TSA Defending Its Groin Grabbing Or Naked Image Security Techniques
from the so-next-we'll-have-someone-blow-up-the-airport dept
"What he's done, he’s violated federal law and federal regulations which states once you enter and start the process you have to complete it."On its own blog, the TSA's pseudonymous blogger "Bob" has also defended both the procedure and the potential for a fine for backing out of the search:
AIT is optional for everybody. However, if you decide to opt-out of AIT screening, you must undergo alternative screening, which will include a pat-down. As I've said before, there is nothing punitive about it- it just makes good security sense. Obviously a passenger can't completely opt out of all screening if they opt out of AIT. That would not make good security sense. AIT is deployed to help us find non-metallic threats, so if you'e selected for AIT and choose to opt-out, we still need to check you for non-metallic threats. That's why a pat-down is required. If you refuse both, you can't fly. It is important that all screening procedures are completed. This ensures that terrorists do not have an opportunity to probe TSA's procedures by electing not to fly just as TSA's screening procedures are on the verge of detecting that the passenger is a terrorist.This sounds logical for about half a second until you actually think about it (apparently the TSA is figuring you won't). That's because it's still letting most people in airports just go through the metal scanner. So, claiming that "all screening procedures" must be completed for all passengers is simply false. For the vast majority of passengers, they just go through the metal detector and are never screened for non-metallic items, contrary to the TSA's claims here.
As for that final claim, it's almost as if the TSA doesn't even think through the logical next steps. Let's say you're a terrorist with explosive underwear (the threat we're told this is designed to stop). You get selected for the backscatter naked scan, and refuse. Then you know you're about to be searched and you can't back out. What do you do? Your options are to get caught and arrested... or to blow the airport sky high right there with all the people around you. Which do you think is more likely?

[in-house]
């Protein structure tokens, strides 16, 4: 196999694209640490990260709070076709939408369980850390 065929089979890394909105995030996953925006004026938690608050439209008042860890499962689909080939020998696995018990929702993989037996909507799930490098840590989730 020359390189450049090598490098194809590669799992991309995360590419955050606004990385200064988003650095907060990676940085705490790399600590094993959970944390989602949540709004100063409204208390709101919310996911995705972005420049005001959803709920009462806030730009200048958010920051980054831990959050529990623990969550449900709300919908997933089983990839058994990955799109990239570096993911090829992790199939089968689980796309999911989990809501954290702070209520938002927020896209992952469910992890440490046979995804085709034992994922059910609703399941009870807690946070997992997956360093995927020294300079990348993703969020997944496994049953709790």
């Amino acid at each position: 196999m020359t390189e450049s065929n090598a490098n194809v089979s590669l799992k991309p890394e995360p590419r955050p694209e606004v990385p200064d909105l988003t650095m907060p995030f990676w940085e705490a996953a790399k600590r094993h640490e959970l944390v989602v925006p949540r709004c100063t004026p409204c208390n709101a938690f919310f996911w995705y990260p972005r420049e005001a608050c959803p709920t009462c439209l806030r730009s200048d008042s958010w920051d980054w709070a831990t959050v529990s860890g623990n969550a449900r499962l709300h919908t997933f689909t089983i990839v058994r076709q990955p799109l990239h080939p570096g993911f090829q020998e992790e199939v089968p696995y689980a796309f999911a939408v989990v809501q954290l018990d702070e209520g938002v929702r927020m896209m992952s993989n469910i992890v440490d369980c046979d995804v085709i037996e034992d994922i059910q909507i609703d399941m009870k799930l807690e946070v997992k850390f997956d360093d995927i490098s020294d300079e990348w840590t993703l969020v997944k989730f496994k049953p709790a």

The latest is that this debate has moved onto Congress, with Senator Lieberman asking a bunch of softball questions to TSA administrator John Pistole, where Pistole insists these techniques will actually help terrorist threats:
What I am concerned about, and I know many share this concern, is if we have an individuals who opts out of the advanced imaging technology--let's say Abdulmutallab had done that, if that had been the case in (inaudible). If he had opted out, thinking that, well, I'm not going to receive a thorough pat-down, so I can get on that flight, and if that had been successful on Christmas Day, I think we might be having a different dialogue here this afternoon and in the public.Ok, let's just be clear here. Abdulmutallab -- last year's underwear bomber -- was successful in getting on the plane. What stopped him was not TSA security, but passengers on the plane seeing what he was up to. That brings up a separate question. Has the TSA ever caught anyone with a bomb with these procedures, ever? Security theater doesn't make people safer.